Angry UAW members lack the intellectual honesty to examine their own role in the Big Three’s plight
Posted by Liberty on December 13, 2008
“Festering animosity between the United Auto Workers and Southern senators who torpedoed the auto industry bailout bill erupted into full-fledged name calling Friday as union officials accused the lawmakers of trying to break the union on behalf of foreign automakers.
The vitriol had been near the surface for weeks as senators from states that house the transplant automakers’ factories criticized the Detroit Three for management miscues and bloated UAW labor costs that lawmakers said make them uncompetitive.”
Senators Mitch McConnell, Richard Shelby and Bob Corker took a stand against the Big Three bailout and now find themselves in the cross-hairs of the union assassins. These three Senators come from southern states [McConnell from Kentucky; Shelby from Alabama; Corker from Tennessee] that are home to auto manufacturing plants for the Big Three’s foreign-owned competitors and they are all Republicans. Union hack Ron Gettelfinger [UAW president] has misrepresented these Senators’ position on the bailout, seeing perhaps a non-existent conspiracy on behalf of the [profitable!] foreign automakers.
‘”They thought perhaps they could have a twofer here maybe: Pierce the heart of organized labor while representing the foreign brands,’ UAW President Ron Gettelfinger said at a Friday morning news conference in Detroit.”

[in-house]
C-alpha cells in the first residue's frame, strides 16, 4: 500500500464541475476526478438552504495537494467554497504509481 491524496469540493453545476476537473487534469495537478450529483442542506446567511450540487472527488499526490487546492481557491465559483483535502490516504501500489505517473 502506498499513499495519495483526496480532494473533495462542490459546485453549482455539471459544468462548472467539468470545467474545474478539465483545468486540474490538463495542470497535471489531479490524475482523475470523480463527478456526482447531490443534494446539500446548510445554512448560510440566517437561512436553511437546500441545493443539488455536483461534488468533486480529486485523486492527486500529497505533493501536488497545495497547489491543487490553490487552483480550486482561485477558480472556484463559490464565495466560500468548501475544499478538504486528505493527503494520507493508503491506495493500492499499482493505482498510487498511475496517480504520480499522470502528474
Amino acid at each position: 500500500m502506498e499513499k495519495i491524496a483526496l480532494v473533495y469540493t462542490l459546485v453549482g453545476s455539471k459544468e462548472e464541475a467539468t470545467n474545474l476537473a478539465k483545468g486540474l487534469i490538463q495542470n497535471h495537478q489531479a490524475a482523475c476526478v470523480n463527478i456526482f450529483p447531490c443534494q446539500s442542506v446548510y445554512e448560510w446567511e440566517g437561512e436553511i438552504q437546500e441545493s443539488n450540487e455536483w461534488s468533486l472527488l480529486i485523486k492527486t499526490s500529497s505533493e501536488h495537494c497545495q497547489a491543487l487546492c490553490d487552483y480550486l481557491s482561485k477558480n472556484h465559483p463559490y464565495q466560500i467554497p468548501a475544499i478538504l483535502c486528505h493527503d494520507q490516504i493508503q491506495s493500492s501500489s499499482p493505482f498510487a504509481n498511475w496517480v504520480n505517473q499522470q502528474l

I don’t think that was the aim of these Senators at all. We’ve just grown so accustomed to politicians that don’t care at all about putting taxpayers on the hook for billions in debt that it’s odd when one of them actually puts the constituents first.
“But lawmakers and their spokesmen said the criticism is off base. Jonathan Graffeo, Shelby’s spokesman on the Senate Banking Committee, said the senator has consistently opposed taxpayer-funded bailouts.
“He opposed the Chrysler bailout in 1979 when there were no foreign auto manufacturers in Alabama, and he opposed the recent $700 billion bailout of the banking industry,” Graffeo said.
“Bailouts generally don’t work, and this is a huge proposed bailout, and I fear it’s just the down payment on more to come next year,” Shelby said on the Senate floor Thursday night. “These companies are either already failed or failing, and that’s a shame. These aren’t the General Motors, Ford and Chrysler I knew.”
Corker said the alternative he tried to develop would have provided federal money in exchange for restructuring the companies’ debt and making the UAW more competitive in wages with workers at U.S. plants of Japanese competitors.
“Our members wanted to know that the UAW was willing to be competitive,” Corker said.”
That’s right, UAW. When the question is raised as to why the Big Three can’t compete, look in the mirror.
Incidentally, Senators McConnell, Corker and Shelby, thank you. We’re going to need to see a lot more of this kind of action in the next few years. Thanks for showing a little backbone.